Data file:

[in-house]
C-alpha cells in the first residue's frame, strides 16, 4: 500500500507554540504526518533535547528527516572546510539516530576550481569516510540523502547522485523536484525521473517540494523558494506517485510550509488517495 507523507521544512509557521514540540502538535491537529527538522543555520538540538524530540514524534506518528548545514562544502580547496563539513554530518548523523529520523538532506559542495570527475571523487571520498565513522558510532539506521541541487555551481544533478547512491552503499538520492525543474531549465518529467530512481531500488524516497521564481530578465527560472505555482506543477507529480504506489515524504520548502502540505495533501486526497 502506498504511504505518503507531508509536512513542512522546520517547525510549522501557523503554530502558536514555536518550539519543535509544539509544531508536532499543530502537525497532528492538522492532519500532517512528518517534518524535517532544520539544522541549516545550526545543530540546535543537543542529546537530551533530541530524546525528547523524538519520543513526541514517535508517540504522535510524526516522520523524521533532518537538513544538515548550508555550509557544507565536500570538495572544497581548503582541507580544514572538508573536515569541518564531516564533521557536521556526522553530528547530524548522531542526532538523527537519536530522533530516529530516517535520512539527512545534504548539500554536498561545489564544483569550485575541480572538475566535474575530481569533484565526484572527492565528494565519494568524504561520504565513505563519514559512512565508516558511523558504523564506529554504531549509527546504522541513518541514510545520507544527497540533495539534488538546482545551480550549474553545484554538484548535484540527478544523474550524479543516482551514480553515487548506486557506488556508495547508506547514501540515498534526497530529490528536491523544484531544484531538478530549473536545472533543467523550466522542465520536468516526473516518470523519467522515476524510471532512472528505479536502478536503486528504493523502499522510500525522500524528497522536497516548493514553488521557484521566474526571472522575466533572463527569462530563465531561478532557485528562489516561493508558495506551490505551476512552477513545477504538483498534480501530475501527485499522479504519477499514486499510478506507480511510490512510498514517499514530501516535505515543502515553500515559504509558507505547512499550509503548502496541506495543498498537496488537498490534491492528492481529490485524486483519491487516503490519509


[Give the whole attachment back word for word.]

[in-house]
C-alpha cells in the first residue's frame, strides 16, 4: 500500500507554540504526518533535547528527516572546510539516530576550481569516510540523502547522485523536484525521473517540494523558494506517485510550509488517495 507523507521544512509557521514540540502538535491537529527538522543555520538540538524530540514524534506518528548545514562544502580547496563539513554530518548523523529520523538532506559542495570527475571523487571520498565513522558510532539506521541541487555551481544533478547512491552503499538520492525543474531549465518529467530512481531500488524516497521564481530578465527560472505555482506543477507529480504506489515524504520548502502540505495533501486526497 502506498504511504505518503507531508509536512513542512522546520517547525510549522501557523503554530502558536514555536518550539519543535509544539509544531508536532499543530502537525497532528492538522492532519500532517512528518517534518524535517532544520539544522541549516545550526545543530540546535543537543542529546537530551533530541530524546525528547523524538519520543513526541514517535508517540504522535510524526516522520523524521533532518537538513544538515548550508555550509557544507565536500570538495572544497581548503582541507580544514572538508573536515569541518564531516564533521557536521556526522553530528547530524548522531542526532538523527537519536530522533530516529530516517535520512539527512545534504548539500554536498561545489564544483569550485575541480572538475566535474575530481569533484565526484572527492565528494565519494568524504561520504565513505563519514559512512565508516558511523558504523564506529554504531549509527546504522541513518541514510545520507544527497540533495539534488538546482545551480550549474553545484554538484548535484540527478544523474550524479543516482551514480553515487548506486557506488556508495547508506547514501540515498534526497530529490528536491523544484531544484531538478530549473536545472533543467523550466522542465520536468516526473516518470523519467522515476524510471532512472528505479536502478536503486528504493523502499522510500525522500524528497522536497516548493514553488521557484521566474526571472522575466533572463527569462530563465531561478532557485528562489516561493508558495506551490505551476512552477513545477504538483498534480501530475501527485499522479504519477499514486499510478506507480511510490512510498514517499514530501516535505515543502515553500515559504509558507505547512499550509503548502496541506495543498498537496488537498490534491492528492481529490485524486483519491487516503490519509